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Normal pressure hydrocephalus (NPH) is an abnormal build-up of cerebrospinal fluid (CSF) in the brain's ventricles, or cavities. It occurs if the normal flow of CSF throughout the brain and spinal cord is blocked in some way. This causes the ventricles to enlarge, putting pressure on the brain. The unusual features in this type of ventricular enlargement is that the patient does not have the usual symptom of headache which suggests raised pressure and on doing a Lumbar puncture to test pressure, the intracranial pressure is not above the normal pressure range. Hence the term “Normal Pressure Hydrocephalus” or NPH.

  • Most commonly in elderly.
  • Result from a subarachnoid haemorrhage/Head trauma, infection, and in some cases no preceding events to precipitate the problem
  • TRIAD of symptoms
    • Unstable gait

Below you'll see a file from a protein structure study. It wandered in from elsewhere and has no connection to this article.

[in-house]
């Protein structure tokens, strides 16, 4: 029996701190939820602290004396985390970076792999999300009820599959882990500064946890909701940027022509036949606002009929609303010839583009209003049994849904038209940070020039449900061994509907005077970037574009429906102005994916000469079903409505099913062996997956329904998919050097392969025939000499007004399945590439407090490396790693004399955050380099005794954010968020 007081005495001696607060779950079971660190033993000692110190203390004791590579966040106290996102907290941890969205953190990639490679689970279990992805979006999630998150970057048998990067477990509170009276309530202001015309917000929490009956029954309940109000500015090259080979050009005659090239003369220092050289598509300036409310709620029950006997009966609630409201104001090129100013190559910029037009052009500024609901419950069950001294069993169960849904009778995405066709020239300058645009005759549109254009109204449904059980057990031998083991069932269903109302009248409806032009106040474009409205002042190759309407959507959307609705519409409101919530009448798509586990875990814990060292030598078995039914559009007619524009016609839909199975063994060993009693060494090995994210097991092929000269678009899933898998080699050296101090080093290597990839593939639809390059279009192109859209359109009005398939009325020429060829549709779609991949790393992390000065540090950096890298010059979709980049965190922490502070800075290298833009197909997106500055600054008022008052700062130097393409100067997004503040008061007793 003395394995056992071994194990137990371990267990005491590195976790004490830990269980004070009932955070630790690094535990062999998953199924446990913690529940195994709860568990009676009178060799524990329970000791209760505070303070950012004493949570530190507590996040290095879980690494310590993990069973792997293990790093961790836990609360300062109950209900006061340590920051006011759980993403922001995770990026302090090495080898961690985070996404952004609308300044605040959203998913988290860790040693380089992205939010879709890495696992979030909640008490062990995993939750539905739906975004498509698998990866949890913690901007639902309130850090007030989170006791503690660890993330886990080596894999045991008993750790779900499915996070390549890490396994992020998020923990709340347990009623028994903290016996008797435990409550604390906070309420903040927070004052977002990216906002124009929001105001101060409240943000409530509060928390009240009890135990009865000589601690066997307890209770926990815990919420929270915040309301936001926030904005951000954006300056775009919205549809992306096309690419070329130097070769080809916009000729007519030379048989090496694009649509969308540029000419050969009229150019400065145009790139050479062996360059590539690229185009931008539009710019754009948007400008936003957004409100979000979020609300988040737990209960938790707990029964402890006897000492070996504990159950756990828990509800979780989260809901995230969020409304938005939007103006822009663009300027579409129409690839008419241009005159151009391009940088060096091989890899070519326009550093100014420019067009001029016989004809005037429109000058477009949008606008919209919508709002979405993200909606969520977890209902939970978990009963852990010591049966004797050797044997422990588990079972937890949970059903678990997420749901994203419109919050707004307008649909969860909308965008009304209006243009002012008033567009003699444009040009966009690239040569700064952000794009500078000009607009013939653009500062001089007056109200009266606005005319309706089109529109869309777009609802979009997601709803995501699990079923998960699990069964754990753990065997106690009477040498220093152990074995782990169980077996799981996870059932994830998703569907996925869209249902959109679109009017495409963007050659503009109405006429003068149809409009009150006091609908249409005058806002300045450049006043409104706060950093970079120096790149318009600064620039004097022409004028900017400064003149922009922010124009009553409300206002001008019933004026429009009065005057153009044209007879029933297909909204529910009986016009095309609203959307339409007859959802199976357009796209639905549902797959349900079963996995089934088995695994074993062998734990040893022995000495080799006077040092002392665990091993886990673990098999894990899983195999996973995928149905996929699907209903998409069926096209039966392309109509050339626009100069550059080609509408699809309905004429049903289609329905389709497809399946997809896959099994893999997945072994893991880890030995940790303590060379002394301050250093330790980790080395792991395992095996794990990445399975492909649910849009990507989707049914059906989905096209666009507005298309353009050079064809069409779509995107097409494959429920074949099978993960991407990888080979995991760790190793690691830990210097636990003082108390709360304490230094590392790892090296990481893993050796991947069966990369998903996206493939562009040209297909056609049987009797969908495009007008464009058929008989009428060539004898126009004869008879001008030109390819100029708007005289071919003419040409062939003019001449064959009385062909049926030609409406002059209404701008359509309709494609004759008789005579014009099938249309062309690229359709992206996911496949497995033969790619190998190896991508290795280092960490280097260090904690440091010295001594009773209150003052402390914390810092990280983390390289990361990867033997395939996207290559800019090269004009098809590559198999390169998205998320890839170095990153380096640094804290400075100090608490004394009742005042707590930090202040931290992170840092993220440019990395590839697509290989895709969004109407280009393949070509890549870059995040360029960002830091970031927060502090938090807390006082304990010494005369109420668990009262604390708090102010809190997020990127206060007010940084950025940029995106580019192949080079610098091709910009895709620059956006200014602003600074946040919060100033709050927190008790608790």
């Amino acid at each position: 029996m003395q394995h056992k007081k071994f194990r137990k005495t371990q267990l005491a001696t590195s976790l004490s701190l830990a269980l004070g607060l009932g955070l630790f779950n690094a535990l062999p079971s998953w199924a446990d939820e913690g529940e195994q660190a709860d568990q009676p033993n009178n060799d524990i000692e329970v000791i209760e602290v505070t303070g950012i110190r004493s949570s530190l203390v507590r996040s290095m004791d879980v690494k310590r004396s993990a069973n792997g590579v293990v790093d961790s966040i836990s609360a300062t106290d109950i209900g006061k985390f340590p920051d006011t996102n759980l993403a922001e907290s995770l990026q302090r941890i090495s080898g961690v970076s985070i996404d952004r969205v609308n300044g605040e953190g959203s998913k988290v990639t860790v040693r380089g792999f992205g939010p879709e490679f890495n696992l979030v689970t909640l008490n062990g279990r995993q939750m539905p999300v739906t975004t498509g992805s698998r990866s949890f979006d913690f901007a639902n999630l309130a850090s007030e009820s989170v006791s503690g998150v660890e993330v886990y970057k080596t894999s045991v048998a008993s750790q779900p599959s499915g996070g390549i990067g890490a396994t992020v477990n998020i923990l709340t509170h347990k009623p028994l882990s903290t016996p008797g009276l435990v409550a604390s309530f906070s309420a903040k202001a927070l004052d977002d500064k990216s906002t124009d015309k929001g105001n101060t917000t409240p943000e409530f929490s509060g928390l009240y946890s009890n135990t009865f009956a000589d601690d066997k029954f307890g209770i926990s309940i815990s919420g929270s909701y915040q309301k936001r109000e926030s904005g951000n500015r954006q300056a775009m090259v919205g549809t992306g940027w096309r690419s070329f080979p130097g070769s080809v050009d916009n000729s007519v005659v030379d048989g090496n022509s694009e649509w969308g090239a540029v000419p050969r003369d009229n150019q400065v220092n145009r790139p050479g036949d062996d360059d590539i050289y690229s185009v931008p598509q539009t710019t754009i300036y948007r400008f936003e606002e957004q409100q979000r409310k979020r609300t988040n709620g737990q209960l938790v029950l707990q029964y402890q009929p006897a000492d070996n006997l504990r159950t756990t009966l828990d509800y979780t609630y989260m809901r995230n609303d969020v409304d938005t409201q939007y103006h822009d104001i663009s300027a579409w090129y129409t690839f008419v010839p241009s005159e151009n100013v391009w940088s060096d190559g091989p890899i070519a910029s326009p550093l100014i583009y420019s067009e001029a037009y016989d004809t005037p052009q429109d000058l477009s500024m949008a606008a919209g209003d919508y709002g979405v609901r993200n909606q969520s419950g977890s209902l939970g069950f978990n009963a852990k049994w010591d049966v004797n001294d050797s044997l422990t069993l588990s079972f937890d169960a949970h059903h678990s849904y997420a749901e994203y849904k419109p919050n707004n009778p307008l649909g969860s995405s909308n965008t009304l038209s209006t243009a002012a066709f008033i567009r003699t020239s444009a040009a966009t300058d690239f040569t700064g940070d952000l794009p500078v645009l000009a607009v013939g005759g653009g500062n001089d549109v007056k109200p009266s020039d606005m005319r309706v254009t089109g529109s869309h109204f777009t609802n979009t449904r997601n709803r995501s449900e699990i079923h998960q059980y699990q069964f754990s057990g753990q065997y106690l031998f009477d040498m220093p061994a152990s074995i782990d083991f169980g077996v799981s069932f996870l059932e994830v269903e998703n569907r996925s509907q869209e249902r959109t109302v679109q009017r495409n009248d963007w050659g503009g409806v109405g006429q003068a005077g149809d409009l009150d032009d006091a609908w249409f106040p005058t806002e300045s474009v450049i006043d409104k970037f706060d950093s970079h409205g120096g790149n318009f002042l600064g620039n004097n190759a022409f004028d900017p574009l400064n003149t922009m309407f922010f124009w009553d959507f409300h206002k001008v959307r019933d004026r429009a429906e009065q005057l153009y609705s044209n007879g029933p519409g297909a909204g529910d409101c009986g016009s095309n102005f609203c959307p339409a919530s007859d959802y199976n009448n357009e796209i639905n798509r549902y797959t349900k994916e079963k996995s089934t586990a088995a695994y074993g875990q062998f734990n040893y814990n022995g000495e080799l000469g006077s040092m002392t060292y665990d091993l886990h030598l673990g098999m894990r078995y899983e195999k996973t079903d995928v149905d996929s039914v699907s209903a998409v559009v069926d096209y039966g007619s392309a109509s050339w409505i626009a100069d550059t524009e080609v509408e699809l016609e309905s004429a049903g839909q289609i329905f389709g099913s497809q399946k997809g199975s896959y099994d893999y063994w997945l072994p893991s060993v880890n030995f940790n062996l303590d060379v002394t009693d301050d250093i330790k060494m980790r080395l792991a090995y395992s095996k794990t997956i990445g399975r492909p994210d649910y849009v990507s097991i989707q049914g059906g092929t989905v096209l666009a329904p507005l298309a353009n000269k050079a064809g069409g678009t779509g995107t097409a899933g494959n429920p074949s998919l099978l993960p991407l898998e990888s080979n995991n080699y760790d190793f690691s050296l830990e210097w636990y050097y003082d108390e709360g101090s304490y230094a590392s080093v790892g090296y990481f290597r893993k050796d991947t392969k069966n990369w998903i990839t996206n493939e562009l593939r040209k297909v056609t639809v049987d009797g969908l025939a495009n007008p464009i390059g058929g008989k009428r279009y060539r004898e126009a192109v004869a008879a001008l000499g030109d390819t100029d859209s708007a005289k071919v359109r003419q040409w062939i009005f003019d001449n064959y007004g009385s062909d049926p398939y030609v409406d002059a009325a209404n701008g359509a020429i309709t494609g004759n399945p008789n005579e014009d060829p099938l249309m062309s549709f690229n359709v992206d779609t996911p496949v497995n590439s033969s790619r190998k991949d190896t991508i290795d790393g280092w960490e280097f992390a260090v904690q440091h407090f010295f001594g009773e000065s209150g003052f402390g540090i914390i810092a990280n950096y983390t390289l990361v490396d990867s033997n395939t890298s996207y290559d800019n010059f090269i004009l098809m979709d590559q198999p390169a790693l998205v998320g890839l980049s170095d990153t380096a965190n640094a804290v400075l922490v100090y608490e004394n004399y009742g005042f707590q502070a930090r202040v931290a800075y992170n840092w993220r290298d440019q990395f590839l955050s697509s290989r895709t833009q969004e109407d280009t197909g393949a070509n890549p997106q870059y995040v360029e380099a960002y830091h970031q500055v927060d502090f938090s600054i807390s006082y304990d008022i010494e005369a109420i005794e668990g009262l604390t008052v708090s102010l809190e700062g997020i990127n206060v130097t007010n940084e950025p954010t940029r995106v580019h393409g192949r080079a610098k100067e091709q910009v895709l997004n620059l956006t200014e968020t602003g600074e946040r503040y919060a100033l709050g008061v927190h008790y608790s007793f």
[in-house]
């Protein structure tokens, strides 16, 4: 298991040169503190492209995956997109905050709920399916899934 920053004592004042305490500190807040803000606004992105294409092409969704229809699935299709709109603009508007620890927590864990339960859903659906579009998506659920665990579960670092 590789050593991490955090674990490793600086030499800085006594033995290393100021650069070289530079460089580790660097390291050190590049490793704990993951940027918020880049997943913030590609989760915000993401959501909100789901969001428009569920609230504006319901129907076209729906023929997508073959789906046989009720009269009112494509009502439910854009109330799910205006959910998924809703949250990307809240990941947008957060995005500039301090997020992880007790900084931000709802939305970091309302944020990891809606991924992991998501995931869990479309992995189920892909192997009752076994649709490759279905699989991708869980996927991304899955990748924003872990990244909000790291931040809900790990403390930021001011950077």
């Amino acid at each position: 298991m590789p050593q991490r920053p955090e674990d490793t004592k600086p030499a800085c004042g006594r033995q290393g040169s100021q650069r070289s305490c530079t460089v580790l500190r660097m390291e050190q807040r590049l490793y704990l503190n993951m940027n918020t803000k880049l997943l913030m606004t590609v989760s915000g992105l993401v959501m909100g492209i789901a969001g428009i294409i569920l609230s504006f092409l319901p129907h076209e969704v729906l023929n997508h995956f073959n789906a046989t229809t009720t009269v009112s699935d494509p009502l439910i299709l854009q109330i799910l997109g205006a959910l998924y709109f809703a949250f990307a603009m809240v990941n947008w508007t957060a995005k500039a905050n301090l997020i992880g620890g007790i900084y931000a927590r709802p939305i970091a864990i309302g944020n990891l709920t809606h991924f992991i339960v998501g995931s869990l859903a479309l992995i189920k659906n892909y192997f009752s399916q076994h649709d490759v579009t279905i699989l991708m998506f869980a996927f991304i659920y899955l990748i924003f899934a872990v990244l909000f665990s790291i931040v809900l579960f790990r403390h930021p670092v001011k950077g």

• Memory Issues
    • Urinary Incontinence.


  1. CT or MRI of the brain – will show prominent ventricles
  2. The diagnostic test is a fissures test.

A lumbar puncture is performed, the starting pressure is noted to be within normal pressure. 30 to 40ml of CSF drained and tests and subjective feedback is assessed to see if the gait/Memory issues/ or bladder incontinence have improved at 48 hours.


In those that have either a subjective or objective improvement, a ventriculo-peritoneal shunt is done. The valve settings can be adjusted so as to be able to lower the pressure to a point at which the patient is clinical improved.

  • royal-australasian-college-of-surgeons
  • flinders-medical-centre
  • cmc-vellore
  • calvary-adelaide-hospital
  • Neurosurgical Research Foundation